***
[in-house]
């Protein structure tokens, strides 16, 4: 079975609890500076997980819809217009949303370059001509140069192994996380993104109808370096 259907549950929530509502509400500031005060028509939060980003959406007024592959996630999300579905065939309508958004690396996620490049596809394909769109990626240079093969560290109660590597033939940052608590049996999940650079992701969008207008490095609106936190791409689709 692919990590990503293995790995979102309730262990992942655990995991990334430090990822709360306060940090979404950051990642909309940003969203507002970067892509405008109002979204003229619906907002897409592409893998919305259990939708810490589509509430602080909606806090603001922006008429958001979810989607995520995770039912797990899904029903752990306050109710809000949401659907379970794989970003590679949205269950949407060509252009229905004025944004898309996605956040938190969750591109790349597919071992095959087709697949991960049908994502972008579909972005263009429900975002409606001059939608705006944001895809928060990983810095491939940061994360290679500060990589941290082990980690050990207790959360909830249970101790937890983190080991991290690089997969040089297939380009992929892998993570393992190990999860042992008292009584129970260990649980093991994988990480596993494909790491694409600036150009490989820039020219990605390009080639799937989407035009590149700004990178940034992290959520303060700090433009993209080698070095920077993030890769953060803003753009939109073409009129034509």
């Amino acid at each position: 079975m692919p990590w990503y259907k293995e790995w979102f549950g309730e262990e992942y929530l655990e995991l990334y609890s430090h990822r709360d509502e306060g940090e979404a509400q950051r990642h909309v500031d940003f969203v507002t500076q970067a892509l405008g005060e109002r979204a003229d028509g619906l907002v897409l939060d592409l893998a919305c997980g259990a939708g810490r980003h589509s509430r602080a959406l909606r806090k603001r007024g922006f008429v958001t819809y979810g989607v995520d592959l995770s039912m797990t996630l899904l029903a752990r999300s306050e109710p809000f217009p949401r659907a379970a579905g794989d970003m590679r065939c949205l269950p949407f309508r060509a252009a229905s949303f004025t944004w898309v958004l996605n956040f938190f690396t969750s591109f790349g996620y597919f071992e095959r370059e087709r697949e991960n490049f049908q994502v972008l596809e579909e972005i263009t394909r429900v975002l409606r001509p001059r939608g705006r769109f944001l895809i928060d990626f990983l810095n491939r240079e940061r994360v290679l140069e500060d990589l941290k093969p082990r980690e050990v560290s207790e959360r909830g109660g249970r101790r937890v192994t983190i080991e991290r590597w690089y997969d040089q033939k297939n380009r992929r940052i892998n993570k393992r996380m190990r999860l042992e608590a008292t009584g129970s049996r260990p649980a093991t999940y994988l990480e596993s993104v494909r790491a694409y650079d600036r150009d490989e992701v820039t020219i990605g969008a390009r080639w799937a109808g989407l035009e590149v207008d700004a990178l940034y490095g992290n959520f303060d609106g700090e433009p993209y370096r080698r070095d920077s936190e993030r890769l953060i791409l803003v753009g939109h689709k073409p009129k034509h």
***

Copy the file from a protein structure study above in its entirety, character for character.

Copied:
[in-house]
């Protein structure tokens, strides 16, 4: 079975609890500076997980819809217009949303370059001509140069192994996380993104109808370096 259907549950929530509502509400500031005060028509939060980003959406007024592959996630999300579905065939309508958004690396996620490049596809394909769109990626240079093969560290109660590597033939940052608590049996999940650079992701969008207008490095609106936190791409689709 692919990590990503293995790995979102309730262990992942655990995991990334430090990822709360306060940090979404950051990642909309940003969203507002970067892509405008109002979204003229619906907002897409592409893998919305259990939708810490589509509430602080909606806090603001922006008429958001979810989607995520995770039912797990899904029903752990306050109710809000949401659907379970794989970003590679949205269950949407060509252009229905004025944004898309996605956040938190969750591109790349597919071992095959087709697949991960049908994502972008579909972005263009429900975002409606001059939608705006944001895809928060990983810095491939940061994360290679500060990589941290082990980690050990207790959360909830249970101790937890983190080991991290690089997969040089297939380009992929892998993570393992190990999860042992008292009584129970260990649980093991994988990480596993494909790491694409600036150009490989820039020219990605390009080639799937989407035009590149700004990178940034992290959520303060700090433009993209080698070095920077993030890769953060803003753009939109073409009129034509």
């Amino acid at each position: 079975m692919p990590w990503y259907k293995e790995w979102f549950g309730e262990e992942y929530l655990e995991l990334y609890s430090h990822r709360d509502e306060g940090e979404a509400q950051r990642h909309v500031d940003f969203v507002t500076q970067a892509l405008g005060e109002r979204a003229d028509g619906l907002v897409l939060d592409l893998a919305c997980g259990a939708g810490r980003h589509s509430r602080a959406l909606r806090k603001r007024g922006f008429v958001t819809y979810g989607v995520d592959l995770s039912m797990t996630l899904l029903a752990r999300s306050e109710p809000f217009p949401r659907a379970a579905g794989d970003m590679r065939c949205l269950p949407f309508r060509a252009a229905s949303f004025t944004w898309v958004l996605n956040f938190f690396t969750s591109f790349g996620y597919f071992e095959r370059e087709r697949e991960n490049f049908q994502v972008l596809e579909e972005i263009t394909r429900v975002l409606r001509p001059r939608g705006r769109f944001l895809i928060d990626f990983l810095n491939r240079e940061r994360v290679l140069e500060d990589l941290k093969p082990r980690e050990v560290s207790e959360r909830g109660g249970r101790r937890v192994t983190i080991e991290r590597w690089y997969d040089q033939k297939n380009r992929r940052i892998n993570k393992r996380m190990r999860l042992e608590a008292t009584g129970s049996r260990p649980a093991t999940y994988l990480e596993s993104v494909r790491a694409y650079d600036r150009d490989e992701v820039t020219i990605g969008a390009r080639w799937a109808g989407l035009e590149v207008d700004a990178l940034y490095g992290n959520f303060d609106g700090e433009p993209y370096r080698r070095d920077s936190e993030r890769l953060i791409l803003v753009g939109h689709k073409p009129k034509h």